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Sacred Ground

We invite you to participate in the Episcopal Church’s Sacred Ground formation series starting at Trinity in October. During the next month, prior participants will be sharing their past experience through Living Epistles during our Sunday Service. Here is some background information as you discern your call to participate:

What is “Sacred Ground”? 
Sacred Ground is a formation program created by the Episcopal Church in 2018 for a challenging, but respectful and transformative, dialogue on race and racism.

It invites participants to walk back through history to peel away the layers that have brought us to today, reflecting on family histories and stories, as well as important narratives that shape the collective American story, using films and readings.  

Why Participate?
It’s an opportunity to fulfill our Baptismal Covenant to respect the dignity of every person. Sacred Ground provides a practical way to do that: to center, reflect, encounter, and honor those who have been traditionally marginalized in our country.

How Does it Work?

  • We will gather in small groups to consider chapters of Indigenous, Black, Latinx, and Asian/Pacific American histories as they intersect with European American histories.

  • Groups will meet every 2-3 weeks for 10 sessions of about 90 minutes. A survey will help set the meeting days and times and racial composition for each group.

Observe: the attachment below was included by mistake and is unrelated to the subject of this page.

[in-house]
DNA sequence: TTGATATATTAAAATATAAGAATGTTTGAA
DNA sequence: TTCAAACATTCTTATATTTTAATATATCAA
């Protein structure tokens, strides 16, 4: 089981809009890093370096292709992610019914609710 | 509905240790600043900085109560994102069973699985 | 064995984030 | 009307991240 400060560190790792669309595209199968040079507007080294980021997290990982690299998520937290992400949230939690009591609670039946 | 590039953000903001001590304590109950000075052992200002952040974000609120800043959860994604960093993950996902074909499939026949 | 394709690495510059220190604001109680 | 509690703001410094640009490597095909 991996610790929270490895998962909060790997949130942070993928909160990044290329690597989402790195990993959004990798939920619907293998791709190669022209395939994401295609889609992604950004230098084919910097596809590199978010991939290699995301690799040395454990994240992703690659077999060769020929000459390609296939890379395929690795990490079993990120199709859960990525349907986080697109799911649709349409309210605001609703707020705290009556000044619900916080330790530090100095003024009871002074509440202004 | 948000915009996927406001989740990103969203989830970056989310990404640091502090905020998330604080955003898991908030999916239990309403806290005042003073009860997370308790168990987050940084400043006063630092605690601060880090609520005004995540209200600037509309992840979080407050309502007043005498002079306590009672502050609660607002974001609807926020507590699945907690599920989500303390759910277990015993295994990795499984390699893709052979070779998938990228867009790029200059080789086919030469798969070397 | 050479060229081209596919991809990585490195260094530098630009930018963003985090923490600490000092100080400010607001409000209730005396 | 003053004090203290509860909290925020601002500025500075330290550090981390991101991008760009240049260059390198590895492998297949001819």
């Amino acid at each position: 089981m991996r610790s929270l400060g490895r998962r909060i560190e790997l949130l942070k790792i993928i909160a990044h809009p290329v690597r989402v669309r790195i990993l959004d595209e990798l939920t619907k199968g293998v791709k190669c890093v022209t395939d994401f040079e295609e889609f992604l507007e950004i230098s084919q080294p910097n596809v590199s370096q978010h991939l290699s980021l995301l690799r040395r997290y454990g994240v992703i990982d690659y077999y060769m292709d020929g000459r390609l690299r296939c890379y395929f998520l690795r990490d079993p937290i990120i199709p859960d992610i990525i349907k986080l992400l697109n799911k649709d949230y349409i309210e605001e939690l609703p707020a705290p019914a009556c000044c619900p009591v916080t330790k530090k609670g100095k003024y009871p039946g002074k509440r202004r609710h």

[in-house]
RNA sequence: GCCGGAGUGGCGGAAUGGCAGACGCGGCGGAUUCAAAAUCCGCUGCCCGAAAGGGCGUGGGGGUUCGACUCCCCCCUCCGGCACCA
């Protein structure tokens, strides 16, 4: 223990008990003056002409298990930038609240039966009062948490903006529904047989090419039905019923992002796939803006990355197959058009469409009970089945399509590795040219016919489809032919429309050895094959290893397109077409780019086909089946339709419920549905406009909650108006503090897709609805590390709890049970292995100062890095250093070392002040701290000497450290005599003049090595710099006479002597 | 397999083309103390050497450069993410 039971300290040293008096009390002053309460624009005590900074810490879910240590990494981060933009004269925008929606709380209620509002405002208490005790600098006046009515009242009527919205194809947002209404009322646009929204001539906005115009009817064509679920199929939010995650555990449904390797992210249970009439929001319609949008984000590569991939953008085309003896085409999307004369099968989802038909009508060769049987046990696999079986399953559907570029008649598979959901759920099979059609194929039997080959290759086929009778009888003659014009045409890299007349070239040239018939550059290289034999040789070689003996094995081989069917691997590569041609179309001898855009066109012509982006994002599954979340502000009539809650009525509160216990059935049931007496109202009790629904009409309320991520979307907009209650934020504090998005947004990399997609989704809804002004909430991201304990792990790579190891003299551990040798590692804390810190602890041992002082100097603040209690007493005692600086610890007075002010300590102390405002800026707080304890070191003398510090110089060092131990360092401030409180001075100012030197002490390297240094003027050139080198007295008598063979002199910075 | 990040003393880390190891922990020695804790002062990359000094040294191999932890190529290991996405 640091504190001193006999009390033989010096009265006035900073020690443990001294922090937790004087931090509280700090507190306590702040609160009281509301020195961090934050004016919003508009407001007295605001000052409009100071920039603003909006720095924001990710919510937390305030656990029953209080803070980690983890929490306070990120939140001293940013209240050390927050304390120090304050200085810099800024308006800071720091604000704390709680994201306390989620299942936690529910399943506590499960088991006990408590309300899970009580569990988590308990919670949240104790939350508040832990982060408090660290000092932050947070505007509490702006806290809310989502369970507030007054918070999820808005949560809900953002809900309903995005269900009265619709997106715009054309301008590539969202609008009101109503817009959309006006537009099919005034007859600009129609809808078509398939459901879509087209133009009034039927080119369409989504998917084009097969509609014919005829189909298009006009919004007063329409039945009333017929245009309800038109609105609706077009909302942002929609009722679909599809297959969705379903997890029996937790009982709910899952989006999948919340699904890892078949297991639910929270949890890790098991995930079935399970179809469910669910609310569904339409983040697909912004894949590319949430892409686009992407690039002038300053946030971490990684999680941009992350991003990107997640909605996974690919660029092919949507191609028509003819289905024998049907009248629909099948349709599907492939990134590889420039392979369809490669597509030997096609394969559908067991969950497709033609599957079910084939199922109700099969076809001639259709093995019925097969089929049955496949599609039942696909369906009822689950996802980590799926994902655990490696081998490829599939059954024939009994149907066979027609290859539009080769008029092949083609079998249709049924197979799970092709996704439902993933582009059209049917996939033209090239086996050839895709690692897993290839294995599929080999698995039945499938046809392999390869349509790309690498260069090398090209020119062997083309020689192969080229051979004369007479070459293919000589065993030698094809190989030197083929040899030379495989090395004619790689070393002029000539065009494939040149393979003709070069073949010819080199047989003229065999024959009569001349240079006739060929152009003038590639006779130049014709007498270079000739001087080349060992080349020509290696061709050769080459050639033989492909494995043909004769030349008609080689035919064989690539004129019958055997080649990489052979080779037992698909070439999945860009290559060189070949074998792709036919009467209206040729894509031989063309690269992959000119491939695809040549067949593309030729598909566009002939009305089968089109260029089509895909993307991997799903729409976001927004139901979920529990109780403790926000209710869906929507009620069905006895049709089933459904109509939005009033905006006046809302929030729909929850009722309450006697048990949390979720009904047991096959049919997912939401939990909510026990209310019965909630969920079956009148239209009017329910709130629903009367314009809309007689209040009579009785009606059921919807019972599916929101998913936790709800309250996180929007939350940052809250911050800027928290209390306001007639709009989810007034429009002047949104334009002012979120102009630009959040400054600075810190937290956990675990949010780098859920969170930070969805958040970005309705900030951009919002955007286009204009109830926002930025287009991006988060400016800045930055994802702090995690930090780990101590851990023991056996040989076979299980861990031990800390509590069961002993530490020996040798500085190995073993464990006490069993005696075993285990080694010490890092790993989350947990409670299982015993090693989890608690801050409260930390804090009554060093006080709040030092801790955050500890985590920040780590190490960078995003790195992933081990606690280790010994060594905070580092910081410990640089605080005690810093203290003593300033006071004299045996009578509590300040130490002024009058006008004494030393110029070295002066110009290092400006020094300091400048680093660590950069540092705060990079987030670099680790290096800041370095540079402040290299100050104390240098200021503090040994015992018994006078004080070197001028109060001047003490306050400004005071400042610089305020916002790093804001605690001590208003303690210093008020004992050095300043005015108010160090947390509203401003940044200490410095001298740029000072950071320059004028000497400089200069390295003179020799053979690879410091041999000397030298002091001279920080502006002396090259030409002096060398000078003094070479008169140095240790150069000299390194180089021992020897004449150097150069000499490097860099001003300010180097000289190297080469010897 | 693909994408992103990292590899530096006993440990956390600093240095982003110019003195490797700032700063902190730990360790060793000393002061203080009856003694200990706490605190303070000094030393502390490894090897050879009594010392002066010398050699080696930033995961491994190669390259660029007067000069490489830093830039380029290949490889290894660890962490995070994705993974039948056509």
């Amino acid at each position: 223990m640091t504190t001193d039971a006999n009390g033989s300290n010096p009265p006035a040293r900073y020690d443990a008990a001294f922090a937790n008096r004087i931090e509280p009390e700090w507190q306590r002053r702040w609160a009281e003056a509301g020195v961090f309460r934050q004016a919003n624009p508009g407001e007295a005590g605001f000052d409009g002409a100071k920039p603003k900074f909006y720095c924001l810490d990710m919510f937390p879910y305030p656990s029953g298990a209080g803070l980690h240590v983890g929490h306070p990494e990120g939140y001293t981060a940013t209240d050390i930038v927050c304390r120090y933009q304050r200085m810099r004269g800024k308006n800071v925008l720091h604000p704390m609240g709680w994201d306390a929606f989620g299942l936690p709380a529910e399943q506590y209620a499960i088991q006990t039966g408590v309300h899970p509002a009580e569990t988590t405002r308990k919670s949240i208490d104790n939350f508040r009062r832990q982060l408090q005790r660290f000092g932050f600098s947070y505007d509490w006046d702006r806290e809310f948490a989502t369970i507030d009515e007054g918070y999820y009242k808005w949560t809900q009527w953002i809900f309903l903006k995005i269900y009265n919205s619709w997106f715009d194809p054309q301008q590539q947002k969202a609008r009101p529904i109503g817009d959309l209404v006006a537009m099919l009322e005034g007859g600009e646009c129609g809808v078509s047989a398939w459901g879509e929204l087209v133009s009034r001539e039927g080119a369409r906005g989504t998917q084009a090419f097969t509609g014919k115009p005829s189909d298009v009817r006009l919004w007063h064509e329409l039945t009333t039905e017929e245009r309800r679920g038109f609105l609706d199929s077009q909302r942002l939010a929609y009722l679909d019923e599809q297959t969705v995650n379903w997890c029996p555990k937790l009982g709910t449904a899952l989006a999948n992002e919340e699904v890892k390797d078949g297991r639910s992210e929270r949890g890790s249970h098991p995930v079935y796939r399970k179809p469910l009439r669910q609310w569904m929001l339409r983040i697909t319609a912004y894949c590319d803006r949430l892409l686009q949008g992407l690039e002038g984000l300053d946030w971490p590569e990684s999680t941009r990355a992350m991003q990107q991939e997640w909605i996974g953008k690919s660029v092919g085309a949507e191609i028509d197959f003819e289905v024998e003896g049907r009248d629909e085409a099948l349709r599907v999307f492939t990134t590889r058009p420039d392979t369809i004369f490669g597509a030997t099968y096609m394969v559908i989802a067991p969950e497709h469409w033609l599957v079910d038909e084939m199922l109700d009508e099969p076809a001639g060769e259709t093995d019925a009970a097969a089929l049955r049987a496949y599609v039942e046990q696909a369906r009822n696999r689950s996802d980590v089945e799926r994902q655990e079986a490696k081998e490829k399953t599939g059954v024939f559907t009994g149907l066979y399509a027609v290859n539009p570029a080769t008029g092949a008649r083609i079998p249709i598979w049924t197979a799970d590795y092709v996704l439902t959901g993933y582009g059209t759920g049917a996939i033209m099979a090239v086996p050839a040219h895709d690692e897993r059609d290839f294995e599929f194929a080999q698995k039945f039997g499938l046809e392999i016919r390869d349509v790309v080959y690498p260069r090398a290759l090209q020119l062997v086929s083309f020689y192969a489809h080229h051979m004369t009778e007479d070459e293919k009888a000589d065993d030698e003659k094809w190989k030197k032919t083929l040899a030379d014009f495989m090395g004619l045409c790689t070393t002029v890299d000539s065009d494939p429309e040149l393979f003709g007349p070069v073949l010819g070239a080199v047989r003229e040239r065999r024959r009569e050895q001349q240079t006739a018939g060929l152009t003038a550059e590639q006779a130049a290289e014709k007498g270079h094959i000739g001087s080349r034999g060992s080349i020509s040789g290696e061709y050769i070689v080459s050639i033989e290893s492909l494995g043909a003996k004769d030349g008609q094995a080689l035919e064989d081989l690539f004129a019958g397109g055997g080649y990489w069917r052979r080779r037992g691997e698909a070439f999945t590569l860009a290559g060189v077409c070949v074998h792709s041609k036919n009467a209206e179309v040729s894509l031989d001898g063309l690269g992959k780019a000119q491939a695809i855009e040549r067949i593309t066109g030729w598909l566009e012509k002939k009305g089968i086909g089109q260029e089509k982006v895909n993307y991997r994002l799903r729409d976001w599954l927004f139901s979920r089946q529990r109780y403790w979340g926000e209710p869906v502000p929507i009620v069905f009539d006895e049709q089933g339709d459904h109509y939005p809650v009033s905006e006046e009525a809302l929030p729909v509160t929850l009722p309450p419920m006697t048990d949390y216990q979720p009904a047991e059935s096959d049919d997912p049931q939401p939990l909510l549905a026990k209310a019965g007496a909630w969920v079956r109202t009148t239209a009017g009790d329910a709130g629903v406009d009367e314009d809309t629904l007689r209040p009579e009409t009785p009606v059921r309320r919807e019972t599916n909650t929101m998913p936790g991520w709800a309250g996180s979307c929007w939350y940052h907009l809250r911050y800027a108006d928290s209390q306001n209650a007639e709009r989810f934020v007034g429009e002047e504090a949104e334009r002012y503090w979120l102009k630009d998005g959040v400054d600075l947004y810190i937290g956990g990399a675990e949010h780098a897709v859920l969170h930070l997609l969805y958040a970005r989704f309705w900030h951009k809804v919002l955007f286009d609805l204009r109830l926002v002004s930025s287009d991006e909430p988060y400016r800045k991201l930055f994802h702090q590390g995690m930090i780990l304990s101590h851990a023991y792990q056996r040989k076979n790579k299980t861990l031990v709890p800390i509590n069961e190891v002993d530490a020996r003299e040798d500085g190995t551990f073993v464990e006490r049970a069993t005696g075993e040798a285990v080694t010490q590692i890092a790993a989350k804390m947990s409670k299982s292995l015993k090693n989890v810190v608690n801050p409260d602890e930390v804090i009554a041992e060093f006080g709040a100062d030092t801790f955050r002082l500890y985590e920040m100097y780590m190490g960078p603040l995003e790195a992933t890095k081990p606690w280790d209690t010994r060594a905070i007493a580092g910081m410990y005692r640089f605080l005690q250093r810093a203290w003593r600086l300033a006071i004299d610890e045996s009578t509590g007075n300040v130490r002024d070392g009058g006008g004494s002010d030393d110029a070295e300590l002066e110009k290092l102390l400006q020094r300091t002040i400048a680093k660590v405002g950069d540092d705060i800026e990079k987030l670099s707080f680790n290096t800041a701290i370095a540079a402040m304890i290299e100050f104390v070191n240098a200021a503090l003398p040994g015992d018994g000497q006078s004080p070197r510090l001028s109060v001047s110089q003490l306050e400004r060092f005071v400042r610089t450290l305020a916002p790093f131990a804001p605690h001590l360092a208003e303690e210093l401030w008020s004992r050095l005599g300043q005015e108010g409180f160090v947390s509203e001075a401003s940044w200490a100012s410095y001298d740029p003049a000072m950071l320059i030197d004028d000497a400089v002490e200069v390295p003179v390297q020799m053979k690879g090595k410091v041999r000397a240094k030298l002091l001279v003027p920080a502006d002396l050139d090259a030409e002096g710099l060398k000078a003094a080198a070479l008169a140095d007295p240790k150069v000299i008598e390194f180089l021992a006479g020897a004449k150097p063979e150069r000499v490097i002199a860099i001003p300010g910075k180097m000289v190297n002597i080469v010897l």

• Groups of 4-8 people will gather via Zoom, using ground rules for a welcoming, respectful space to discuss challenging topics.

  • Preparation before each session includes viewing film clips 60-90 minutes long and reading about 35 pages from the curriculum and from 2 books: Waking Up White by Debbie Irving and Jesus and the Disinherited by Howard Thurman.  

  • Each session is facilitated using curriculum questions for that session. 


Costs and Tools
You will need:

 

  • A copy of Waking Up White by Debbie Irving and Jesus and the Disinherited by Howard Thurman which are available as e-books, audiobooks, and physical books; both titles are available at King County and Seattle libraries, although perhaps in high demand. 


  • A computer with speed capable of watching film clips.

  • Zoom for online conversations until we can gather in-person.


Click here for a preview of the program
Click here for additional information


Please contact eleanore@baxendale.com for any further questions.